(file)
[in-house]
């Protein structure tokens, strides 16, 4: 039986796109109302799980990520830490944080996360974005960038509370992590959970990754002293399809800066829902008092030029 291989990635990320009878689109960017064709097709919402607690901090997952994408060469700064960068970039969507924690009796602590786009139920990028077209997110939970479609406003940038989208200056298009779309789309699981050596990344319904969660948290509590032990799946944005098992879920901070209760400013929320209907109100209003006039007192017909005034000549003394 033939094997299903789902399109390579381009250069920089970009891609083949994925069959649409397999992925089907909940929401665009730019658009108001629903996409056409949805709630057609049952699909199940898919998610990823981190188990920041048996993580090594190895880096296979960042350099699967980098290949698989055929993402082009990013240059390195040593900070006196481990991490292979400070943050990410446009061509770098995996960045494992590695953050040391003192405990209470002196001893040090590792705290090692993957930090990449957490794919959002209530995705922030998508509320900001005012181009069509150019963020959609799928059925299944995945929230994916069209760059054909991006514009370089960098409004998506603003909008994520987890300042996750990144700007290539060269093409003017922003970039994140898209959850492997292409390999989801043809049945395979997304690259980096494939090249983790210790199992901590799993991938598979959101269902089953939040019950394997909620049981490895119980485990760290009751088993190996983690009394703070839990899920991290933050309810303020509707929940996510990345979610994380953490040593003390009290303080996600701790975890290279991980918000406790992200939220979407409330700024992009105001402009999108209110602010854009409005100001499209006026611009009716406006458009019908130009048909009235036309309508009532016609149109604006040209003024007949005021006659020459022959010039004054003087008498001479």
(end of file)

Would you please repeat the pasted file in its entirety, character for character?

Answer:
[in-house]
């Protein structure tokens, strides 16, 4: 039986796109109302799980990520830490944080996360974005960038509370992590959970990754002293399809800066829902008092030029 291989990635990320009878689109960017064709097709919402607690901090997952994408060469700064960068970039969507924690009796602590786009139920990028077209997110939970479609406003940038989208200056298009779309789309699981050596990344319904969660948290509590032990799946944005098992879920901070209760400013929320209907109100209003006039007192017909005034000549003394 033939094997299903789902399109390579381009250069920089970009891609083949994925069959649409397999992925089907909940929401665009730019658009108001629903996409056409949805709630057609049952699909199940898919998610990823981190188990920041048996993580090594190895880096296979960042350099699967980098290949698989055929993402082009990013240059390195040593900070006196481990991490292979400070943050990410446009061509770098995996960045494992590695953050040391003192405990209470002196001893040090590792705290090692993957930090990449957490794919959002209530995705922030998508509320900001005012181009069509150019963020959609799928059925299944995945929230994916069209760059054909991006514009370089960098409004998506603003909008994520987890300042996750990144700007290539060269093409003017922003970039994140898209959850492997292409390999989801043809049945395979997304690259980096494939090249983790210790199992901590799993991938598979959101269902089953939040019950394997909620049981490895119980485990760290009751088993190996983690009394703070839990899920991290933050309810303020509707929940996510990345979610994380953490040593003390009290303080996600701790975890290279991980918000406790992200939220979407409330700024992009105001402009999108209110602010854009409005100001499209006026611009009716406006458009019908130009048909009235036309309508009532016609149109604006040209003024007949005021006659020459022959010039004054003087008498001479």